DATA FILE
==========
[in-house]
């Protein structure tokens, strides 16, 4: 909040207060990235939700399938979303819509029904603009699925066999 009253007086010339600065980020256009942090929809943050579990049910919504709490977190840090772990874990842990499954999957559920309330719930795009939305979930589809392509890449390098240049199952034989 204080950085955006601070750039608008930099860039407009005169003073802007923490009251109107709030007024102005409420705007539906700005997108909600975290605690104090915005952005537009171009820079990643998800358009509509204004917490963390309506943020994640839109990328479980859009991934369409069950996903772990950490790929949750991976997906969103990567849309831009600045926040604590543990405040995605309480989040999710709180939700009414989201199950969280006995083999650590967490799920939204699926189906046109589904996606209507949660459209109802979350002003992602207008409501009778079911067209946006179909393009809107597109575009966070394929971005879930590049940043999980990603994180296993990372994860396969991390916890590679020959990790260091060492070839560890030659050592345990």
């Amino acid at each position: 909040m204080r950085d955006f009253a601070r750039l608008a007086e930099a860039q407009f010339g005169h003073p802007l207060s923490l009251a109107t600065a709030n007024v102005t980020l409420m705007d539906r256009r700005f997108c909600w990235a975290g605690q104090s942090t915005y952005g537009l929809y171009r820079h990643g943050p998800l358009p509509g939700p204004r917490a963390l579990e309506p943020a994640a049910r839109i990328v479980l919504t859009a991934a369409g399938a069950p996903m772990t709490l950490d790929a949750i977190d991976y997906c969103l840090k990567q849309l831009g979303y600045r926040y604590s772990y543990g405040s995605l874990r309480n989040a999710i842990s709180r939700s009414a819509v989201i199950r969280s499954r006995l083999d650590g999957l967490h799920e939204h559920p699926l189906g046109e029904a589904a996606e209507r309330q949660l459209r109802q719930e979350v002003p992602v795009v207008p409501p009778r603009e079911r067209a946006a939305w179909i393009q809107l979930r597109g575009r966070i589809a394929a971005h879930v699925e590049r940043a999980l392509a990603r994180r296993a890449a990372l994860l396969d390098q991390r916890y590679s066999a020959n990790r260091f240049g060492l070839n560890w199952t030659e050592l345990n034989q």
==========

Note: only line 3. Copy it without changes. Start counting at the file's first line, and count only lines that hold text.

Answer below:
């Amino acid at each position: 909040m204080r950085d955006f009253a601070r750039l608008a007086e930099a860039q407009f010339g005169h003073p802007l207060s923490l009251a109107t600065a709030n007024v102005t980020l409420m705007d539906r256009r700005f997108c909600w990235a975290g605690q104090s942090t915005y952005g537009l929809y171009r820079h990643g943050p998800l358009p509509g939700p204004r917490a963390l579990e309506p943020a994640a049910r839109i990328v479980l919504t859009a991934a369409g399938a069950p996903m772990t709490l950490d790929a949750i977190d991976y997906c969103l840090k990567q849309l831009g979303y600045r926040y604590s772990y543990g405040s995605l874990r309480n989040a999710i842990s709180r939700s009414a819509v989201i199950r969280s499954r006995l083999d650590g999957l967490h799920e939204h559920p699926l189906g046109e029904a589904a996606e209507r309330q949660l459209r109802q719930e979350v002003p992602v795009v207008p409501p009778r603009e079911r067209a946006a939305w179909i393009q809107l979930r597109g575009r966070i589809a394929a971005h879930v699925e590049r940043a999980l392509a990603r994180r296993a890449a990372l994860l396969d390098q991390r916890y590679s066999a020959n990790r260091f240049g060492l070839n560890w199952t030659e050592l345990n034989q």